I am placing this inquiry out to see if anyone else has experienced a similar 

An electrician friend near Taos, NM, installed a Conext XW+ 6648 inverter on a 
large 2nd seasonal (remote stand alone PV supplied) vacation home, (used less 
than 10 weeks per year), it has a large 48 VDC AGM battery (40+kW-Hr) and 
almost a 7.0 kW PV Array and a back-up LP gen-set. It has a Xantrex accessories 
: Com-Box, charge controllers, bat monitor, etc.
The anomaly this system exhibits is that - when the owners are infrequently 
present - during each evening, for about 90 seconds -  the 120vac lights get 
noticebly brighter. After this brief event, the lights exhibit normal behavior. 
No lights or appliances are functionally damaged.
It is more of a nuisance than an actual problem. This usually happens between 
9:30 and midnight. The timing seems to be arbitrary - as no known load either 
turns on or turns off in conjunction with this event.
Xantrex has been consulted and the inverters firm ware has been upgraded and 
they even sent a replacement inverter control board, which after its 
replacement nothing changed.
 As this is quite late at night and has been happening both in winter and in 
summer months, it is not presently believed to be associated with the PV 
modules or charge controller.
Conventional wisdom implies, that if there is some significant load was cycling 
in the background - the lights would dim - not brighten. I have never heard of 
anything like this and was wondering- if any had. There are no known large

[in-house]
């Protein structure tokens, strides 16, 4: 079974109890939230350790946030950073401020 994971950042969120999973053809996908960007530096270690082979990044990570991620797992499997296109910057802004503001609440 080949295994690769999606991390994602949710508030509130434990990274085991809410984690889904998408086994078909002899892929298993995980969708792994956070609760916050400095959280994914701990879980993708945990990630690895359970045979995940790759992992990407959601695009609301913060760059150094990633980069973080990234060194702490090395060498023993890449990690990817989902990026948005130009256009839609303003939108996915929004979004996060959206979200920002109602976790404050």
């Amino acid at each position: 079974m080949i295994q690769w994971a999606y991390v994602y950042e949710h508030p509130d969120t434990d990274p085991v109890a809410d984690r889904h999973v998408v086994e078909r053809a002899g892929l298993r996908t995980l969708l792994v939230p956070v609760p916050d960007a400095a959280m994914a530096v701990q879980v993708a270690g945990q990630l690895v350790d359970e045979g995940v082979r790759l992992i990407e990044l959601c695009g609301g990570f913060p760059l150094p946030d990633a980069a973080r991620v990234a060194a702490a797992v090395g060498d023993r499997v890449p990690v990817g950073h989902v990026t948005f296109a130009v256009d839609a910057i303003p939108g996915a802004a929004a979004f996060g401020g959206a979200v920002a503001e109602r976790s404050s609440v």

capacitive loads on the system.
Any one seen anything similar, I was asked - as I have been doing systems in 
New Mexico since 1995 and I guessed it was a well/ water pressure bladder tank 
system related issue  . . .  but the installer has witnessed this, at night 
when the water pump and well remained off.   ?

Item 2) some weeks ago, it was noted on this RE-Wrenches thread that some 
ballast blocks, 4” x  8” x 16” were starting to suffer decomposition and a 
solution was sought, I guessed that this might be due to water seepage and 
repeated freezing and thawing. 

Has anyone used an inexpensive masonry sealer painted on the blocks, to stop 
water wicking to the concrete ballast blocks? There is very thick cinder block 
paint (UGL) for cinder block foundations that would be quite expensive and 
polyurethane is very pricey too - I would like to recommend that works 
successfully and is economical for existing installations rather than replacing 
hundreds of blocks?

Daniel O. Duffield
NABCEP Certified PV Installation Professional (2005)
NM licensed Commercial Electrical Contractor EE98/ER01
IEEE member 23 years

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